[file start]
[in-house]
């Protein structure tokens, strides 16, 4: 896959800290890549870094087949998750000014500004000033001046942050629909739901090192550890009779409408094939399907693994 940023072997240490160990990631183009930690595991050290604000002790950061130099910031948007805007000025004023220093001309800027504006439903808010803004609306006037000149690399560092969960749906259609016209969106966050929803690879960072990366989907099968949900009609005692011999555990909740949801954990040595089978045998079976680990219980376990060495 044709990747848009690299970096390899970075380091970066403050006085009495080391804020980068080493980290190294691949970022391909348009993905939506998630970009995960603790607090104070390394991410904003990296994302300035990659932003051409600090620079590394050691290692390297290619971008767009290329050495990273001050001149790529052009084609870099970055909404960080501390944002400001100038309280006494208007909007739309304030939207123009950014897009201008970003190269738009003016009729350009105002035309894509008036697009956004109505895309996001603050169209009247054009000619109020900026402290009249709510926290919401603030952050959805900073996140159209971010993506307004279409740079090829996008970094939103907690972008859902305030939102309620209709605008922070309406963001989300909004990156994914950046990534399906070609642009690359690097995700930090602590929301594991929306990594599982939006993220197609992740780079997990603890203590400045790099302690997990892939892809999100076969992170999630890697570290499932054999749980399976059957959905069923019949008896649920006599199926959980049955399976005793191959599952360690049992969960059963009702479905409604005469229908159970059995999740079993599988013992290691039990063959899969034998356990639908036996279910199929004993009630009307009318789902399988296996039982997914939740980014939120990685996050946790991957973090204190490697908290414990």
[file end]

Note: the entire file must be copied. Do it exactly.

[in-house]
């Protein structure tokens, strides 16, 4: 896959800290890549870094087949998750000014500004000033001046942050629909739901090192550890009779409408094939399907693994 940023072997240490160990990631183009930690595991050290604000002790950061130099910031948007805007000025004023220093001309800027504006439903808010803004609306006037000149690399560092969960749906259609016209969106966050929803690879960072990366989907099968949900009609005692011999555990909740949801954990040595089978045998079976680990219980376990060495 044709990747848009690299970096390899970075380091970066403050006085009495080391804020980068080493980290190294691949970022391909348009993905939506998630970009995960603790607090104070390394991410904003990296994302300035990659932003051409600090620079590394050691290692390297290619971008767009290329050495990273001050001149790529052009084609870099970055909404960080501390944002400001100038309280006494208007909007739309304030939207123009950014897009201008970003190269738009003016009729350009105002035309894509008036697009956004109505895309996001603050169209009247054009000619109020900026402290009249709510926290919401603030952050959805900073996140159209971010993506307004279409740079090829996008970094939103907690972008859902305030939102309620209709605008922070309406963001989300909004990156994914950046990534399906070609642009690359690097995700930090602590929301594991929306990594599982939006993220197609992740780079997990603890203590400045790099302690997990892939892809999100076969992170999630890697570290499932054999749980399976059957959905069923019949008896649920006599199926959980049955399976005793191959599952360690049992969960059963009702479905409604005469229908159970059995999740079993599988013992290691039990063959899969034998356990639908036996279910199929004993009630009307009318789902399988296996039982997914939740980014939120990685996050946790991957973090204190490697908290414990």